BY: SOPHIA VOUMVAKIS
I’ve been thinking lately about the grieving process I went through after I sustained a traumatic brain injury (TBI) in May 2011. It was a long and difficult journey.
Swiss psychiatrist Elisabeth Kübler-Ross first introduced her five stages of grief in 1969. Although the theory was developed as a result of her work with patients who were dying, the theory has been used to describe the grieving process people typically go through when they sustain other types of losses. The Kübler-Ross stages of grief are: denial, anger, bargaining, depression, and acceptance.
From my own experience grieving my TBI, I would add two more stages prior to acceptance: awareness and adjustment.
In sharing my journey through the stages of grief, perhaps other TBI survivors, their families and caregivers will better understand the emotions and behaviours that TBI survivors exhibit as they move from denial to, hopefully, acceptance.
I did not experience the stages of grief linearly, I did, and still do, almost four years later, float between the different stages. It is also possible that an individual may not experience all the stages.
The first thing I did when I awoke in the hospital was to call the office to let them know I’d be a little late coming in that morning. There was nothing wrong with me even though I had been unconscious for over an hour, my body was badly banged up, and as we were to discover later that morning, I had a brain hemorrhage.
My denial continued for months – I returned to work within two days of being released from the hospital and struggled.
I wasn’t coping well with my return to work. My bread and butter had been research – numbers and statistics. I quickly discovered that I could no longer make sense of numbers charts, graphs, and statistical analysis.They were incomprehensible to me. Panic and then anger overwhelmed me.
My family doctor recommended three months off work. I bargained with her and myself and agreed to three weeks. I then attempted another return to work. Again, I couldn’t cope. So I struck another bargain with myself and my doctor, to work half-days. When that didn’t work, anger reappeared.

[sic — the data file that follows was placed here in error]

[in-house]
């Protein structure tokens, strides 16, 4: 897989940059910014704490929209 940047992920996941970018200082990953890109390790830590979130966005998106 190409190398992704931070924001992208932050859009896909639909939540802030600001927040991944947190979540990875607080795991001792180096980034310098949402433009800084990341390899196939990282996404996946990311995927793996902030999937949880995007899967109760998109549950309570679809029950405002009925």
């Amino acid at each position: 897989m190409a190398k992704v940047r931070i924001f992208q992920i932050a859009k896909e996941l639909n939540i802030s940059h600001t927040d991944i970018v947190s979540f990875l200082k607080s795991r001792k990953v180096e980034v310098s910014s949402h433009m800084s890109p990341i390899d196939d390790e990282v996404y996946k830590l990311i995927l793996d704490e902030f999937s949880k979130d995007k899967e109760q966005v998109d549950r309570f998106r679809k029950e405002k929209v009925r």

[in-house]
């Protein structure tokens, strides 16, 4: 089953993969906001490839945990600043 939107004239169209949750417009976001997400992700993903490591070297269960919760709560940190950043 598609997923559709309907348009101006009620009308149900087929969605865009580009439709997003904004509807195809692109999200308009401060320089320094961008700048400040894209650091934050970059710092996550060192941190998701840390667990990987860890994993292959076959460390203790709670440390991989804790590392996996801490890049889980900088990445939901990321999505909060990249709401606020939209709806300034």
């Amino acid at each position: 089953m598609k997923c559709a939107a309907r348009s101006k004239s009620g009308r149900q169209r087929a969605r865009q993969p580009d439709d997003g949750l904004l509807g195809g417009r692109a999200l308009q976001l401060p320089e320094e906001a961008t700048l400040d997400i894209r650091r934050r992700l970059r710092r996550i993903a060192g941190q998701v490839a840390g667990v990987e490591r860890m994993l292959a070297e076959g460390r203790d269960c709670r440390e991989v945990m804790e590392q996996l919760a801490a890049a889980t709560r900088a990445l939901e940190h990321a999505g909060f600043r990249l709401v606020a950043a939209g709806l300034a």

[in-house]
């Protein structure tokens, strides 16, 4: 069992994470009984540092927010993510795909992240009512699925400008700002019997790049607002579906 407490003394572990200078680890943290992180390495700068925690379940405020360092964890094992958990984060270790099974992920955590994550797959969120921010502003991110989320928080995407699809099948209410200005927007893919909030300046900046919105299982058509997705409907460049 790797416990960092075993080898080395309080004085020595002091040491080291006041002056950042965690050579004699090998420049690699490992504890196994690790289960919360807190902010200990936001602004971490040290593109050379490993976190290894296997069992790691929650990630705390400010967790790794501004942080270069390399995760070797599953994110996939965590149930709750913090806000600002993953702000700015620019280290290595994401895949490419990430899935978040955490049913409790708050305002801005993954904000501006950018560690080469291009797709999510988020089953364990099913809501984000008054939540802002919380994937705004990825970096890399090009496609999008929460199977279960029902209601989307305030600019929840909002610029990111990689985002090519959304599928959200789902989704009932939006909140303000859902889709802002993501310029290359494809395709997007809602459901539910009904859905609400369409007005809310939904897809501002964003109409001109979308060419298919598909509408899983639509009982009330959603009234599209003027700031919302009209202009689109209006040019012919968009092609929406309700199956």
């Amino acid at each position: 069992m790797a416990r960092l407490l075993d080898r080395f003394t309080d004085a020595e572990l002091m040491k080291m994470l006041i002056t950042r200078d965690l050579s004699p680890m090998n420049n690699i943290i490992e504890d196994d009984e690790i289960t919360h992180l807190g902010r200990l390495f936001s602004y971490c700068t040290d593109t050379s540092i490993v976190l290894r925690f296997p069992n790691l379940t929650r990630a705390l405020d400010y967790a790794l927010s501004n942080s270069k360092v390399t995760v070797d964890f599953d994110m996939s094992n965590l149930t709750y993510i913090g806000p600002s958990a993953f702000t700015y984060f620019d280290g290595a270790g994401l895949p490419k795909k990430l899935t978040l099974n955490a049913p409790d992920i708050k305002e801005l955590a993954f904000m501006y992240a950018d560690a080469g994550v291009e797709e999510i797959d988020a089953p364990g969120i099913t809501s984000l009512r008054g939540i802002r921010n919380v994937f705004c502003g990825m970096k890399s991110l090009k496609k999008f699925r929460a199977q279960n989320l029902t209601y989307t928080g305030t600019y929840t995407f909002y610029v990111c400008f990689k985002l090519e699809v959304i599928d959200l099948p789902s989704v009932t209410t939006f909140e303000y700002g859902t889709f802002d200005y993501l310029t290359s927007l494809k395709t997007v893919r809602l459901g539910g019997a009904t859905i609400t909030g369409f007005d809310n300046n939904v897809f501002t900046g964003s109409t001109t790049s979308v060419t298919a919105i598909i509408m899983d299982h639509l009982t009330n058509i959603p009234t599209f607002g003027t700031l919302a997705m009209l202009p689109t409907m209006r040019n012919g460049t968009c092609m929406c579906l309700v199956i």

Realizing that I wasn’t coping in my professional and personal life lead to depression. What was the matter with me? On some level, I understood that the physical exhaustion, loss of my ability to make sense of numbers, and mental fatigue was somehow related to my injury, but I was determined that this injury was not going to impact my life – denial once again!
In August 2011, my neurologist referred me to an occupational therapist for an assessment. Again, denial reared her head – there was nothing wrong with me and I didn’t need an assessment. Luckily, my family who had noticed the myriad of physical, cognitive, and emotional difficulties I was experiencing, but denying to myself, encouraged me to go for the assessment. It was during my assessments and subsequent treatments that I began to accept that my injury had left me with physical, cognitive, and emotional deficits. Anger, followed by depression resurfaced.
This phase started in September 2011 and continued for almost two years. During this time I worked with my occupational therapist, and together we developed strategies to deal with the physical, cognitive, and emotional impacts of my TBI. These strategies included: physical exercise, cognitive training, and the adjustment of my environment.
It took me a long time to accept the new me and my new reality. When I am diligent about employing the strategies I developed with my occupational therapist to cope with my deficits I have a good day. When I forget, and slip into denial again, my days are not so good. This is once again followed by anger and bouts of depression. Luckily, these don’t last too long; because I am now aware of the impacts of my TBI, and I go back to diligently employing my coping strategies.
I found that having a framework by which to make sense of my emotions and behaviours as I went through my grieving process helped me to understand that what I was experiencing, and the decisions I was making were not at all unusual for a person grieving a loss.
Since her TBI in 2011, Sophia has educated herself about TBI. She is interested in making research into TBI accessible to other survivors.